• Use manual or aperture priority modes, so you can control the balance between ambient light and the light from your flash.
  • If you are shooting with natural light, shoot in 20 feet of water or less, with the sun behind you.
  • For quickest focus, use spot focus mode.
  • If your underwater photographs don’t look sharp, check to see which shutter speed was used; as a rule 1/30sec for still objects, 1/60sec for slow moving objects, and 1/125sec or faster for moving subjects.
  • Most underwater photographs of people will need an increase in contrast when post-processing - but don’t overdo it.

Technical

Howard Schatz’s kitbag

Cameras:

EOS-1D X
EOS-1Ds Mark III
EOS 5D Mark III

Lenses:

EF16-35mm f/2.8L USM
EF24-70mm f/2.8L USM
EF70-200mm f/2.8L IS USM

Accessories:

Seacam underwater housing
Broncolor Unilite flash system

Biography: Howard Schatz

Howard Schatz

Howard Schatz was born in Chicago, USA. He trained as a retina specialist at Johns Hopkins University and while living and practicing as a retina specialist in San Francisco, started working as a fine art photographer, turning professional in 1994. The photographs of Howard Schatz are exhibited in museums and photography galleries internationally and are included in many private collections. He has received international acclaim for his work, which has been published in 18 monographs. His most recently published, ‘With child’, is the result of a 20-year long exploration of the landscape of the human body in the last two weeks of pregnancy. Most recently, Sports Illustrated magazine published Schatz’s study of boxing and boxers from his book ‘At the Fights: Inside the World of Professional Boxing’.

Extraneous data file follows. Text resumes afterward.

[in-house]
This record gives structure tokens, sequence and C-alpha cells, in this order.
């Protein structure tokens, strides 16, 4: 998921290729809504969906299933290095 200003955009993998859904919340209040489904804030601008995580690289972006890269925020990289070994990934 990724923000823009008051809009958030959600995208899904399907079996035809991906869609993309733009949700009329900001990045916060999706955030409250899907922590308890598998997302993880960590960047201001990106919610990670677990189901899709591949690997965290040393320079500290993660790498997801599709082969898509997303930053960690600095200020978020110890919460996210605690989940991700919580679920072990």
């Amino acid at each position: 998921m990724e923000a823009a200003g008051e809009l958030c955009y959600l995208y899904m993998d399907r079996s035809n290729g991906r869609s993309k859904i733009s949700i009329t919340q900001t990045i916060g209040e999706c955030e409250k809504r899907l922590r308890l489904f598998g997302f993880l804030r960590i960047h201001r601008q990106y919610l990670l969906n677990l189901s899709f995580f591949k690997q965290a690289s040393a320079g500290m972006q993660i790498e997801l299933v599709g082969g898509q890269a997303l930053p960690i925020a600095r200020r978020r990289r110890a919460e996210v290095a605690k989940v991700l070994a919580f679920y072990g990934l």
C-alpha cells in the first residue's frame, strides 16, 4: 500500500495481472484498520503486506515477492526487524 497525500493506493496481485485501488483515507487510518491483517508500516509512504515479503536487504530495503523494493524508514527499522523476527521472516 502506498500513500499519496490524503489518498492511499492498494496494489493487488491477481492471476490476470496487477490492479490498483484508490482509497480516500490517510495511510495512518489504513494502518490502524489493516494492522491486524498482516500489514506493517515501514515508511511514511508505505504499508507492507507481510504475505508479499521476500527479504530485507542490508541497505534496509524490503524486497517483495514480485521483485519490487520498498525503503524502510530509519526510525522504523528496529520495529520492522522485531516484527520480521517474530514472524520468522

Showcase

Pascale LeRoy #1. Taken on a Canon EOS-1Ds Mark III with an EF24-70mm f/2.8L lens at 50mm; the exposure was 1/60sec at f/11, ISO 200.